CU Legislation Advances Through Senate, House
Our legislation [companion bills HB813 / SB296] allowing compensation for members of a state-chartered credit unions’ board of directors, supervisory committee or credit committee has now passed both chambers of Virginia General Assembly. The bills cap compensation at $6,000 annually. The bill also specifically exempts certain insurance coverage for officials from the compensation calculation, though that exemption has been the case in Virginia for some time. Credit union officials will continue to be reimbursed for expenses incurred while on credit union business, consistent with guidance from the Internal Revenue Service.
“Serving as an official at a credit union today requires considerable time, broad expertise and a working knowledge of a whole host of areas, including accounting and finance, human resource management, regulatory compliance, marketing, technology, cybersecurity, and more,” says League President Rick Pillow. “The reality is that individuals with that knowledgebase, along with leadership and governance experience, are in high demand. We believe compensation is an appropriate and effective tool in helping credit unions recruit and retain those individuals. I think it’s important to remember that this would only provide a state-chartered credit union the authority to compensate its officials; in no way does it demand such compensation. Each state-chartered credit union will need to debate the merits of compensation as they relate to their own credit union’s needs and expectations.”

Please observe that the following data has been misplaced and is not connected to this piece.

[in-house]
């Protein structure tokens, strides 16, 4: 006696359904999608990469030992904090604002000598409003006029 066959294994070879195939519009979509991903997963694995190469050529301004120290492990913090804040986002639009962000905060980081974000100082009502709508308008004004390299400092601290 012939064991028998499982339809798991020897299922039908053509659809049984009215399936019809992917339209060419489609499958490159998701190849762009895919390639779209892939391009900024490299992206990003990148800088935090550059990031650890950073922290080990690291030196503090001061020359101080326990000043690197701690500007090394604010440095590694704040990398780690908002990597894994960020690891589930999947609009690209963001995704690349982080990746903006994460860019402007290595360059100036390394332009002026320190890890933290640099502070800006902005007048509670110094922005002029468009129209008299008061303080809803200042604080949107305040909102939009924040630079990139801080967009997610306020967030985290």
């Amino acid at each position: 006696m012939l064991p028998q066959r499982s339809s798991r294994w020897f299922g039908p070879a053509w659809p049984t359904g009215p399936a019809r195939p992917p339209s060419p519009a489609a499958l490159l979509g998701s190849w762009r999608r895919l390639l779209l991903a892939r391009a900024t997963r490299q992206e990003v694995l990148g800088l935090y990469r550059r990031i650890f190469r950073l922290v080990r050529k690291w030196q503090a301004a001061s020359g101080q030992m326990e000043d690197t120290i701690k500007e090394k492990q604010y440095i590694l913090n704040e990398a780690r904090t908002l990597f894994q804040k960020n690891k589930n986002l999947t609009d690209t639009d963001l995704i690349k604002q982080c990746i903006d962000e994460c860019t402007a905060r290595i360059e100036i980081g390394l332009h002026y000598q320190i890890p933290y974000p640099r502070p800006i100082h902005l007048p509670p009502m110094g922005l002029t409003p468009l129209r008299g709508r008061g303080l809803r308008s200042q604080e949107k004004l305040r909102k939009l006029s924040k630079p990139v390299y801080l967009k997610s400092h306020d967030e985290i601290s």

The House and Senate bills are identical, so we do not anticipate any issues as we hit crossover day, when each chamber will consider legislation passed by the other.
In other legislative news, a bill we were closely monitoring that would have allowed Virginia’s localities and political subdivisions to hold public deposits in a credit union has been set aside for the session.
“While we didn’t seek the introduction of a public deposits measure this year, we agree with [bill patron Del. Lee Carter] that public deposits authority for credit unions is good public policy,” said Pillow. “We believe that providing local government with another choice for financial services can only benefit taxpayers and those local government agencies.”
We continue to monitor numerous bills winding their way through the committee and floor vote process, including measures on the minimum wage, open-end credit and elder financial abuse reporting.
[See the status of the Senate and House bills of interest to credit unions]
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